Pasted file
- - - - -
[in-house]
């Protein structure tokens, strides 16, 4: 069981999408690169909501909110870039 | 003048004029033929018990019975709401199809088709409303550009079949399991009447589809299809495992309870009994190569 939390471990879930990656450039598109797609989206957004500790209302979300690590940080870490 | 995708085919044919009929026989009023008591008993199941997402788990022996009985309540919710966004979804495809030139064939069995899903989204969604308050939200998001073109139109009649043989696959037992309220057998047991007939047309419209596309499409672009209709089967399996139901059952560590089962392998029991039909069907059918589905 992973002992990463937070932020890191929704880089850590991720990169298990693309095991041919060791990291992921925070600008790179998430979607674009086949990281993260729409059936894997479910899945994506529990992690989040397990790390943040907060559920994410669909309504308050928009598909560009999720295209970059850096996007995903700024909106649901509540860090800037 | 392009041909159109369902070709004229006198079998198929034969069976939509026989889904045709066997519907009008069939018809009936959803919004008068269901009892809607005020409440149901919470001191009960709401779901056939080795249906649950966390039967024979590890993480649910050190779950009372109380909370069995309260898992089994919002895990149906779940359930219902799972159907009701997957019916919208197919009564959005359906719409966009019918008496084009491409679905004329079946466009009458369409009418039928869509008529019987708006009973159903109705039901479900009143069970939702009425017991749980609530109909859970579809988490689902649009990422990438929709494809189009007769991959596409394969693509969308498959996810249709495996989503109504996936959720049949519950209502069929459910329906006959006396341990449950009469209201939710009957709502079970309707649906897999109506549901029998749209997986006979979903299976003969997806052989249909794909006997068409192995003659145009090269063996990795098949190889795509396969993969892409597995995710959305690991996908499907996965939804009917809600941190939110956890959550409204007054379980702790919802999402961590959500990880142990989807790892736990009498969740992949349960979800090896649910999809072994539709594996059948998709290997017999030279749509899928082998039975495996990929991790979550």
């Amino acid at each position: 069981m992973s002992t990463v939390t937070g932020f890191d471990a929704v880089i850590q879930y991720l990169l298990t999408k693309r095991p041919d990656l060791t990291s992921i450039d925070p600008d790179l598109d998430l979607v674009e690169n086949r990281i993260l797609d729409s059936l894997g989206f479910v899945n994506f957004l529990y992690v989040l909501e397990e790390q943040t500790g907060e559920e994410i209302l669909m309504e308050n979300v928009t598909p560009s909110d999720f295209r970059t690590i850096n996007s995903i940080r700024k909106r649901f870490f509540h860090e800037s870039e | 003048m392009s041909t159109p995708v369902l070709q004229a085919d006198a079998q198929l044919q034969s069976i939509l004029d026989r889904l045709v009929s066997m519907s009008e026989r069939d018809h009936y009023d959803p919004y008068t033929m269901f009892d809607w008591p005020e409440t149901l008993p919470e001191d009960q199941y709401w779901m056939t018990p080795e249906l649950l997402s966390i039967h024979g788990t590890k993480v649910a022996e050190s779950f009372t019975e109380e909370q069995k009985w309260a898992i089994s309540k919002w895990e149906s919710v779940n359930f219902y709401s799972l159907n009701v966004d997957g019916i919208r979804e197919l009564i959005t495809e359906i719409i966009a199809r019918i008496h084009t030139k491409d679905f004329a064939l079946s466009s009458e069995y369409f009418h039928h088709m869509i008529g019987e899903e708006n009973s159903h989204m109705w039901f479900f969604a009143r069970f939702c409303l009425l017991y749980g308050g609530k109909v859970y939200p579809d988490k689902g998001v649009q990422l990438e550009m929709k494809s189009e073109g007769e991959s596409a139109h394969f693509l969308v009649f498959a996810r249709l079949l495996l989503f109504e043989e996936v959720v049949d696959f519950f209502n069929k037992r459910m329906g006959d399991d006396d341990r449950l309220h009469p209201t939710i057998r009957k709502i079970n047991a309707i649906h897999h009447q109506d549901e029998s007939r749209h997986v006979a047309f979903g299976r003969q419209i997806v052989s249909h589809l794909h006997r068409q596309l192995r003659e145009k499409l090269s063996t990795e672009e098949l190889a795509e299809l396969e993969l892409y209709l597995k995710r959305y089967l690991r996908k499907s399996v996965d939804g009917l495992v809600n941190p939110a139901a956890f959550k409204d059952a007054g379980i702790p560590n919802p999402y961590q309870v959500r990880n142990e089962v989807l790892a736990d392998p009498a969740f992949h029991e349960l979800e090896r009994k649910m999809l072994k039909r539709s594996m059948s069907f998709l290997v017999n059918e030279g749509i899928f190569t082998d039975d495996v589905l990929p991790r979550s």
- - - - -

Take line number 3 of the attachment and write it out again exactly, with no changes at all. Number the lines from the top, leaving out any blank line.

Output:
């Amino acid at each position: 069981m992973s002992t990463v939390t937070g932020f890191d471990a929704v880089i850590q879930y991720l990169l298990t999408k693309r095991p041919d990656l060791t990291s992921i450039d925070p600008d790179l598109d998430l979607v674009e690169n086949r990281i993260l797609d729409s059936l894997g989206f479910v899945n994506f957004l529990y992690v989040l909501e397990e790390q943040t500790g907060e559920e994410i209302l669909m309504e308050n979300v928009t598909p560009s909110d999720f295209r970059t690590i850096n996007s995903i940080r700024k909106r649901f870490f509540h860090e800037s870039e | 003048m392009s041909t159109p995708v369902l070709q004229a085919d006198a079998q198929l044919q034969s069976i939509l004029d026989r889904l045709v009929s066997m519907s009008e026989r069939d018809h009936y009023d959803p919004y008068t033929m269901f009892d809607w008591p005020e409440t149901l008993p919470e001191d009960q199941y709401w779901m056939t018990p080795e249906l649950l997402s966390i039967h024979g788990t590890k993480v649910a022996e050190s779950f009372t019975e109380e909370q069995k009985w309260a898992i089994s309540k919002w895990e149906s919710v779940n359930f219902y709401s799972l159907n009701v966004d997957g019916i919208r979804e197919l009564i959005t495809e359906i719409i966009a199809r019918i008496h084009t030139k491409d679905f004329a064939l079946s466009s009458e069995y369409f009418h039928h088709m869509i008529g019987e899903e708006n009973s159903h989204m109705w039901f479900f969604a009143r069970f939702c409303l009425l017991y749980g308050g609530k109909v859970y939200p579809d988490k689902g998001v649009q990422l990438e550009m929709k494809s189009e073109g007769e991959s596409a139109h394969f693509l969308v009649f498959a996810r249709l079949l495996l989503f109504e043989e996936v959720v049949d696959f519950f209502n069929k037992r459910m329906g006959d399991d006396d341990r449950l309220h009469p209201t939710i057998r009957k709502i079970n047991a309707i649906h897999h009447q109506d549901e029998s007939r749209h997986v006979a047309f979903g299976r003969q419209i997806v052989s249909h589809l794909h006997r068409q596309l192995r003659e145009k499409l090269s063996t990795e672009e098949l190889a795509e299809l396969e993969l892409y209709l597995k995710r959305y089967l690991r996908k499907s399996v996965d939804g009917l495992v809600n941190p939110a139901a956890f959550k409204d059952a007054g379980i702790p560590n919802p999402y961590q309870v959500r990880n142990e089962v989807l790892a736990d392998p009498a969740f992949h029991e349960l979800e090896r009994k649910m999809l072994k039909r539709s594996m059948s069907f998709l290997v017999n059918e030279g749509i899928f190569t082998d039975d495996v589905l990929p991790r979550s």